Budget priorities for safe, high-quality, patient-centred care in NSW
It’s time to invest in healthcare
NSW has an opportunity in the 2022/2023 Budget to demonstrate a commitment to fixing a healthcare system that is struggling to cope with current demand. With less than 12 months before the next State election, this Budget will signal the priorities of the NSW Government and AMA (NSW) is calling on the Government to put the health of NSW residents first.
We have a growing and ageing population that is increasingly presenting with complex chronic conditions. Wards are full with patients who have nowhere to go – they might be waiting for an aged care placement, community mental health, or disability support. This creates bed block, which has a downstream effect on emergency departments. EDs are overcrowded, which means ambulances aren’t able to transfer patients. Patients who could be treated in primary care are going to hospital because they are unable to get a GP appointment, due to the GP shortage. Each part of the system is under stress and when one piece falls, the rest topples like dominoes.
The pandemic really shone a light on how vital it is to have a well-resourced, properly funded health system. COVID taught us that when the health of residents is at risk, then jobs are at risk, and the economy is at risk. Healthcare should not be viewed as an economic burden, but as the centrepiece of a prosperous society.
AMA (NSW) is seeking a Budget that addresses the current workforce shortages that contribute to ambulance ramping, bed block, declining trends in hospital performance, and health inequity across the State, particularly in rural NSW.
We want to see a Budget that addresses the elective surgery waitlists that are leading to poorer health outcomes for patients – not short-term ‘blitz’ funding, but structured funding that sees a well-managed ramping up of elective surgery over the coming years.
We want to see a Budget that delivers on more than the usual recurrent spending. We need a cash injection that meets the non-COVID needs of the community. There is a raft of non-COVID care that was sidelined during the pandemic and now needs to be dealt with. This includes routine screening for mental health, cancer, and chronic disease.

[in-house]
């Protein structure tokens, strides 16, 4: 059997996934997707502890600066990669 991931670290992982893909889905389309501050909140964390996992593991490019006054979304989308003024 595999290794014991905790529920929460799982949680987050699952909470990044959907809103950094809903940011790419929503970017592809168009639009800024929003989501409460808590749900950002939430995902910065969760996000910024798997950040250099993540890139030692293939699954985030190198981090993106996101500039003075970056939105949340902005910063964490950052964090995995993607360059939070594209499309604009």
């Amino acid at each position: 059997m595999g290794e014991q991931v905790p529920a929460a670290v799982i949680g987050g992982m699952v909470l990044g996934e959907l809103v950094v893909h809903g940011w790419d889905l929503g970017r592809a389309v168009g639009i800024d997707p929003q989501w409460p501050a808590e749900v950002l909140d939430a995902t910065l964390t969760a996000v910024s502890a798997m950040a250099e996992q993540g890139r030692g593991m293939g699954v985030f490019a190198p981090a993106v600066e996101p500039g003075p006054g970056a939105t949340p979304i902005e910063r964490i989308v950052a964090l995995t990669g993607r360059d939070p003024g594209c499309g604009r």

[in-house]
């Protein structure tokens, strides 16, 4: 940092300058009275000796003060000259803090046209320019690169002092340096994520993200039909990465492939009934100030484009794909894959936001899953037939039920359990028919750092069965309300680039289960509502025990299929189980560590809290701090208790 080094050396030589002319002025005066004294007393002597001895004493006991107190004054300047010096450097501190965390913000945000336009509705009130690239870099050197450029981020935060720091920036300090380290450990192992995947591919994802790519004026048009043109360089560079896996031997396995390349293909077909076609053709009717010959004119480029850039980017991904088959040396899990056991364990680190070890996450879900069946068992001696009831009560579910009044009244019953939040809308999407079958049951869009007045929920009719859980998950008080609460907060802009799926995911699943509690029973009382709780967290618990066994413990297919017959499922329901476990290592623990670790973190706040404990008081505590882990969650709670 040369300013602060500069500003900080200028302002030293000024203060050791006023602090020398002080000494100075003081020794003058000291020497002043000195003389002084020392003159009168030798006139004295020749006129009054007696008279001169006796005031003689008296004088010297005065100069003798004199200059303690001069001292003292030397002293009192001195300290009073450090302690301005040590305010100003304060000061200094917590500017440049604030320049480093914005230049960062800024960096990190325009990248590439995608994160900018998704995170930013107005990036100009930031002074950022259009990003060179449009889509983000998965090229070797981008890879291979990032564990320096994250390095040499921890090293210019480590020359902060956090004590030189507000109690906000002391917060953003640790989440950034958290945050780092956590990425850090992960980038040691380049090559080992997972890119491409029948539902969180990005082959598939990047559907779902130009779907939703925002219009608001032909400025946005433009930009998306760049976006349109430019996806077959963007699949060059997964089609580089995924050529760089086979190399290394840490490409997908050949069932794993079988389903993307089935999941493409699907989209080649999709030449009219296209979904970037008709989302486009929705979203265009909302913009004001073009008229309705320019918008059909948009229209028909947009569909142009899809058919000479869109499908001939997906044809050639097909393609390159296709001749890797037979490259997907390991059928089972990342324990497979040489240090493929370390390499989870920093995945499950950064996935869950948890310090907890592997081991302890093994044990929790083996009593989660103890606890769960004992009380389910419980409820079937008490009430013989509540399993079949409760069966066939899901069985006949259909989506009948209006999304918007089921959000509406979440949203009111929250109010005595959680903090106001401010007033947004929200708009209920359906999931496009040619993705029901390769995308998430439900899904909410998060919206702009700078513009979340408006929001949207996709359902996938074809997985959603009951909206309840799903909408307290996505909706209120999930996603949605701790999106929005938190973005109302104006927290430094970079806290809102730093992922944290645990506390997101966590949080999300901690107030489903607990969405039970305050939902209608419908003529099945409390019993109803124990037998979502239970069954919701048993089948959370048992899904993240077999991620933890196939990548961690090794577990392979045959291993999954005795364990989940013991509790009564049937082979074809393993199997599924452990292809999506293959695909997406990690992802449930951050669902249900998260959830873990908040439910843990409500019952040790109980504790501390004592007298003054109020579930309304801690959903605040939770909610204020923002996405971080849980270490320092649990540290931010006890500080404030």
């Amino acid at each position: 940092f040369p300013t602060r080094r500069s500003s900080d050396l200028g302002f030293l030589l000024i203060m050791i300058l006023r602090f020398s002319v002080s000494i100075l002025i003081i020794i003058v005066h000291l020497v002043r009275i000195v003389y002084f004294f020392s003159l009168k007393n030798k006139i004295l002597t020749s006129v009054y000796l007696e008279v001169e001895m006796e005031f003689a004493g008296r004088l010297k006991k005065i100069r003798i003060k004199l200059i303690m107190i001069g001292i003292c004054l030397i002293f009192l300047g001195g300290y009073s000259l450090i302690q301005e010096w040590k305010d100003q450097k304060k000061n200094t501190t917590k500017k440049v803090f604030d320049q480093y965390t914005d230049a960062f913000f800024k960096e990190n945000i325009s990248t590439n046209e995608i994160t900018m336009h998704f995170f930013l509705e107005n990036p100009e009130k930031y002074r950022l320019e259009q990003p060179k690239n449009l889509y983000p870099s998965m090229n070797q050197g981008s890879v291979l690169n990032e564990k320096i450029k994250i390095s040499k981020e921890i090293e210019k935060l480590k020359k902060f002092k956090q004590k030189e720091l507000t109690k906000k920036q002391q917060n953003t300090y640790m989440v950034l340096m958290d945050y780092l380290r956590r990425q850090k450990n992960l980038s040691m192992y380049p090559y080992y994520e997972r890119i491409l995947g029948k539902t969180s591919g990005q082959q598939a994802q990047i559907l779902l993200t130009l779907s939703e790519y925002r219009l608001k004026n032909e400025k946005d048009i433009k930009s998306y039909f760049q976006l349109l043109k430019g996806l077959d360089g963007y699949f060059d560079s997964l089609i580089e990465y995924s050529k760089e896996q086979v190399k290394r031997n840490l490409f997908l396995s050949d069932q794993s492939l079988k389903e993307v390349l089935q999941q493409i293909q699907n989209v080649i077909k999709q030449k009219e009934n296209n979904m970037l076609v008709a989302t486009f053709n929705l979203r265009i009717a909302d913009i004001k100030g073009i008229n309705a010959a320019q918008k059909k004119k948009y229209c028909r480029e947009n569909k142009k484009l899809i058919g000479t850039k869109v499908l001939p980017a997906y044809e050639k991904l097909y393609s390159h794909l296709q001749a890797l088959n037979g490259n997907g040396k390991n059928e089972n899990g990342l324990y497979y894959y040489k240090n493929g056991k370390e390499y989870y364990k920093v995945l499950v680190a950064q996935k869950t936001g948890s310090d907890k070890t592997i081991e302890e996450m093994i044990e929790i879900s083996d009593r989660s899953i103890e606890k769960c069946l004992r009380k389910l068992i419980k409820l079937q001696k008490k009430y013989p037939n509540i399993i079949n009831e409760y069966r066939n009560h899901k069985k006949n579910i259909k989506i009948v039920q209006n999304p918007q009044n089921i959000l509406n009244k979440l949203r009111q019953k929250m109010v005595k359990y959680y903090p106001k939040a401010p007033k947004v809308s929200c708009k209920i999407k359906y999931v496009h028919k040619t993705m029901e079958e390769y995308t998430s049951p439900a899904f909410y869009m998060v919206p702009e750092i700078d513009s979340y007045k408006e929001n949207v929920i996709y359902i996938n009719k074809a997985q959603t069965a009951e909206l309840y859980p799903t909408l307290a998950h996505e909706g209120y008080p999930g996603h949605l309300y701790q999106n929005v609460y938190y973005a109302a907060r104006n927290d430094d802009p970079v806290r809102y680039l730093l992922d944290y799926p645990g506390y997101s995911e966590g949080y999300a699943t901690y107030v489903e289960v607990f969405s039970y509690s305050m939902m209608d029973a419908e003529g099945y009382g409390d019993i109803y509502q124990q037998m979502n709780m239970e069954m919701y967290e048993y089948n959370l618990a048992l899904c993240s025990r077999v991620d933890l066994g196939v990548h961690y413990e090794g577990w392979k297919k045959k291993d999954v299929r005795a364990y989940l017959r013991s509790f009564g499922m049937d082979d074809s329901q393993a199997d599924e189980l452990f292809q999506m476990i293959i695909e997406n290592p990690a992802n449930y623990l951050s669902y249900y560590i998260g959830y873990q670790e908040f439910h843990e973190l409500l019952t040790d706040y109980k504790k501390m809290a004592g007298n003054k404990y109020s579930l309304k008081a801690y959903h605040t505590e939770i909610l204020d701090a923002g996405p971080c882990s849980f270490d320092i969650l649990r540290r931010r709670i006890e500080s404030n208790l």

We want to see a Budget that supports general practice. Primary care is the cornerstone of our healthcare system and yet, often taken for granted. We’re calling on the State to grant medical practices an exemption to payroll tax, which threatens the financial viability of practices across the State.
And we want to see a Budget that includes a wage increase for the health workforce, including doctors. Doctors may not choose to strike, but they have made significant sacrifices during the pandemic and should not be left out of any changes to public sector wages.
We would like the see a significant Budget commitment in these key areas:
• Medical salaries
• Health expenditure for non-COVID care
• Payroll tax
If we fail to adequately fund our system, and build capacity to handle the increased demands from our growing population – then we will fail patients and put lives at risk.
As we head in the countdown to the State election we will be seeking greater commitment from the Government to address these priorities.
Building the health workforce in NSW is central to the resilience and sustainability of the health system going forward. Senior doctors are facing workplace stress, which was exacerbated by the pandemic. The AMA (NSW) Senior Doctor Pulse Check published last year, revealed that eight in 10 doctors are experiencing workplace stress, with the majority citing excessive workloads (60%) and lack of resources (69%).
And while the pandemic is easing, the pressure on doctors is not. NSW has a growing and ageing population that is increasingly presenting with complex, chronic health needs. Australia’s Health Reimagined, a report produced by Deloitte in March 2022, found that expected shifts in the age profile of the health workforce, combined with the increased demands of an ageing population pose a significant challenge over the next 30 years.